And how are we best to determine the proper colors other than a side by side comparison?

    #115 3 years ago

    For the Createx 2X I had a bad experience with it skinning over and pulling up with the stencil. I spent a lot of time experimenting with dry time and paint brands using scrap stencil pieces. I recommend against a super fast drying paint for that reason. I went with an oil based rust paint also by Rustoleum (Tremclad brand in Canada but sold as something else in the US). It worked extremely well. It also mimics most the old school paint the factory used.

    I use the 2X stuff quite a bit for other things and it is great for a base coat and really does cover well. If using it with a stencil though, I finish spraying, put down the can, and immediately start peeling up the stencil. I keep Q-tips and Naptha nearby to touch of the inevitable little strings that can form.

    #116 3 years ago
    Quoted from Platypus:

    And how are we best to determine the proper colors other than a side by side comparison?

    Usually, I just roll the cab or head into the local paint store on a dolly.

    As long as they have a dime size spot of unfaded paint (under the armor, under the coin door frame, under/inside head), they will match it no problem.

    Get a quart of their highest quality paints, because you will probably have to thin them to spray them. Cheap paints are already too thin.

    Remember to use compatible primer. If you don't, the new paint may lift when you pull the stencils.

    #117 3 years ago
    Quoted from vid1900:

    Usually, I just roll the cab or head into the local paint store on a dolly.
    As long as they have a dime size spot of unfaded paint (under the armor, under the coin door frame, under/inside head), they will match it no problem.

    That is a great idea, not so hard with the machine partly stripped. My problem is which paint store? I have an account at the local Sherwin Williams (for house paints) or do I go to the auto paints store? If I order Createx, I can't do that and have to mix my own.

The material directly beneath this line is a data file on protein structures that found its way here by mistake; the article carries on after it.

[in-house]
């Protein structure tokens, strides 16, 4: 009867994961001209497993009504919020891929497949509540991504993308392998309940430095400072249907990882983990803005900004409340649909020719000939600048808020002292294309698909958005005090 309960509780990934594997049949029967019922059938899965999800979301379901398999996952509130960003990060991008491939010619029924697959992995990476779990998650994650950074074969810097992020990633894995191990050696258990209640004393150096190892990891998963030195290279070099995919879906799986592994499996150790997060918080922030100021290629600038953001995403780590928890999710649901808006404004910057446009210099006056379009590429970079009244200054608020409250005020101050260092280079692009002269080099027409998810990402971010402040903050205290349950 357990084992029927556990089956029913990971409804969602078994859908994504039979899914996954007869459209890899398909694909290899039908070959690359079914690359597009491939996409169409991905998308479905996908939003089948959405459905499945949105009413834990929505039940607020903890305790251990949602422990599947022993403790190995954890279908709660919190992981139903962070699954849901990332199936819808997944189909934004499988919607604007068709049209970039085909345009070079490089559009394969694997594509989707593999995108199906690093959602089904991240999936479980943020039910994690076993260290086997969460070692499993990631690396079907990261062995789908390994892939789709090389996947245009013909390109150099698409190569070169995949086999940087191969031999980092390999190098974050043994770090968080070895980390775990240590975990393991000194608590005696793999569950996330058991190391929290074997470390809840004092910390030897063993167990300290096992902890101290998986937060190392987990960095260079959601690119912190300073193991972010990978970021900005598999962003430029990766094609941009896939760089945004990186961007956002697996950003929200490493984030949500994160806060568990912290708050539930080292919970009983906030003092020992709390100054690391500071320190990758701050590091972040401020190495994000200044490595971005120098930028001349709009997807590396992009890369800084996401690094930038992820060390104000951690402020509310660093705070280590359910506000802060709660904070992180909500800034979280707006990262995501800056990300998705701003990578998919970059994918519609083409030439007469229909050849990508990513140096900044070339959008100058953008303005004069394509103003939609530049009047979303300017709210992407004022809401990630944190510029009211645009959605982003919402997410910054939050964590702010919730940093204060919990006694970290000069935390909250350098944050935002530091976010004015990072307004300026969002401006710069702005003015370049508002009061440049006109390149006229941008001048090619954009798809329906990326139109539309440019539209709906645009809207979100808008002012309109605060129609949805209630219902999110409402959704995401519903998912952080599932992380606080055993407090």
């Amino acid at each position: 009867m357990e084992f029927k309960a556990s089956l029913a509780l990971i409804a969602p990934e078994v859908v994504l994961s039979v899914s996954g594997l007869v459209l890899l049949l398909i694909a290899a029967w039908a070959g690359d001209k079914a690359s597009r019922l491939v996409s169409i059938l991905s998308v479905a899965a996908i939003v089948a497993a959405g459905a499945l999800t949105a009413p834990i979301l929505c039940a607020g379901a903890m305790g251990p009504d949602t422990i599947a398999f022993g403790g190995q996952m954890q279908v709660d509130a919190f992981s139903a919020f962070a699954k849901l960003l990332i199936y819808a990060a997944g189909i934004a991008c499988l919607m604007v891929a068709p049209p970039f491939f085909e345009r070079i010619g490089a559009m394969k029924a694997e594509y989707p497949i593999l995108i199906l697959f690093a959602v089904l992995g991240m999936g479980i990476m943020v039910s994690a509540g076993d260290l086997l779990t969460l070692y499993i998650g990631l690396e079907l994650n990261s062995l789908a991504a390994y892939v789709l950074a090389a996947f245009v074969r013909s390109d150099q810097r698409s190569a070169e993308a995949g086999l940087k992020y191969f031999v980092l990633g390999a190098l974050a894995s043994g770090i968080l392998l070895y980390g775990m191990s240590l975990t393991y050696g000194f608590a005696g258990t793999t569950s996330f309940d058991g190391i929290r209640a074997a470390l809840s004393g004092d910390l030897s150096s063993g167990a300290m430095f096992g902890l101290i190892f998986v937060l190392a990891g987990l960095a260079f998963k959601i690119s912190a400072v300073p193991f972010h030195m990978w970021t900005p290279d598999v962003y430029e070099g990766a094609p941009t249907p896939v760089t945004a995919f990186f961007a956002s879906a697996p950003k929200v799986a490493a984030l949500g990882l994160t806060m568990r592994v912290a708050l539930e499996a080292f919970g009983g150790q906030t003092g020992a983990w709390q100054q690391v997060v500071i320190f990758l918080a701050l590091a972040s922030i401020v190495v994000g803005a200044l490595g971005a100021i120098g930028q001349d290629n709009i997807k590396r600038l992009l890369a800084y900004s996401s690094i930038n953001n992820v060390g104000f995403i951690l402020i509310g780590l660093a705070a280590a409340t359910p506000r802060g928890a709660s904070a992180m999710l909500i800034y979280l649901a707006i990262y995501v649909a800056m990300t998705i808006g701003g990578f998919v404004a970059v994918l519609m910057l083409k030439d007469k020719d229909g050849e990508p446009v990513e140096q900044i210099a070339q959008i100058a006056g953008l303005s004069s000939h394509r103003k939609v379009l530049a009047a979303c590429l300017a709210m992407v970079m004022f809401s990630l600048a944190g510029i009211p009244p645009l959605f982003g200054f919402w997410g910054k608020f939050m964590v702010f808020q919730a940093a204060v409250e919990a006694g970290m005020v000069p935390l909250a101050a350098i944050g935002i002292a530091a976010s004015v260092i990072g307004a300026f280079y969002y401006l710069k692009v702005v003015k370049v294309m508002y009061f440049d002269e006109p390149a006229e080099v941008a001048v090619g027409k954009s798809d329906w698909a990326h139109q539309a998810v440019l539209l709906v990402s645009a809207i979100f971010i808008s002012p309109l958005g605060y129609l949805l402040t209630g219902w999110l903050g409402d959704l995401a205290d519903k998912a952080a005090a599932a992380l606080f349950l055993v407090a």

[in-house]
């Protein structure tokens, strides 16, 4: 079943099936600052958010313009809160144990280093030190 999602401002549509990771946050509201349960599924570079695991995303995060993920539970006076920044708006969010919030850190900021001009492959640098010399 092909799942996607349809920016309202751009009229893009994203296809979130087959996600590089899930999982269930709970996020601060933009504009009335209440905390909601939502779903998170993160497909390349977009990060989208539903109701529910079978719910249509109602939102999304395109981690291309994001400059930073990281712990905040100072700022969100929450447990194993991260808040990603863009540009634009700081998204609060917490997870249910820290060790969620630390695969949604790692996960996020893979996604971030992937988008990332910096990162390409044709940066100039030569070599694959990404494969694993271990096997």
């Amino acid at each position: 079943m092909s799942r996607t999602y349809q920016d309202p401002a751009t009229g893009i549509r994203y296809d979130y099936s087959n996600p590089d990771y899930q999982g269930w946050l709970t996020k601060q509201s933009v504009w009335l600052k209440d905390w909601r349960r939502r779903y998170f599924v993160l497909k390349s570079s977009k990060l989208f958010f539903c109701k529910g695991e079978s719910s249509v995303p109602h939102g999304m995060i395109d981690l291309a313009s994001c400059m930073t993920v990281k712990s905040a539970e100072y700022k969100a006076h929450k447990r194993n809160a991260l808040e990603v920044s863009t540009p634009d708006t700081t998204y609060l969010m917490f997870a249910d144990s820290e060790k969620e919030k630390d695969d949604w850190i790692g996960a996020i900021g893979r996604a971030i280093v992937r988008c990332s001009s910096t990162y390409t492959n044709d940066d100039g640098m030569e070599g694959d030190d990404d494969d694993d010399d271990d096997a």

Quoted from vid1900:

    Remember to use compatible primer. If you don't, the new paint may lift when you pull the stencils.

    How will I know if it is compatible?

    I am aiming towards a PCL epoxy primer, spray with an auto base coat, scuff and accents with some sort of rattle can, probably Krylon.

    There are way too many choices.

    #118 3 years ago
    Quoted from sethbenjamin:

    Just thought I check in and see how this worked. Have you tried it yet, using pipe clamps?
    Here's the thing (with apologies to Vid for wading in on his thread): I could be wrong, as I don't know what other peoples' experience of this has been like, but I personally would not hold out a lot of hope for an effective and lasting repair being accomplished by squirting tons of glue at the seam and then clamping the hell out of it. If you use enough wood glue for it to make a decent bond, the squeeze out is gonna make a bloody mess (and you'll have that to deal with during and after clamping). I'm coming at this from the perspective of being a professional cabinet maker. It's next to impossible to make a good glue joint if you can't get the seam open and get good, consistent glue coverage on the surfaces. To repair this you really have to plan on emptying out the cabinet just about entirely, then try to pry open the seam, messily apply glue as best you can using a toothbrush or plumber's acid brush, and work quickly enough to get it clamped up within 8 minutes. Vid's bullet point instruction list is just about exactly how you should go about attempting this. It's surely worth a try, as salvaging the cabinet is a smaller project than replacing it, but to my eye those cabinets are pretty much at death's door.

    Been too busy to do it so far. Fixed another cab with this method though and it has held strong. Also will be replacing the inside with a stronger leg plate so there is that...

    #119 3 years ago

    Alright vid, here is yet another one. Same cab (pinbot) different issue. The mount for the head has broken free. In the back it was screwed together with 6 or so metal plates. How to fix it right? Pic is of the split.
    Thinking I will have to remove the head completely, remove the metal brackets from the back and then glue and clamp. Will that be strong enough after this?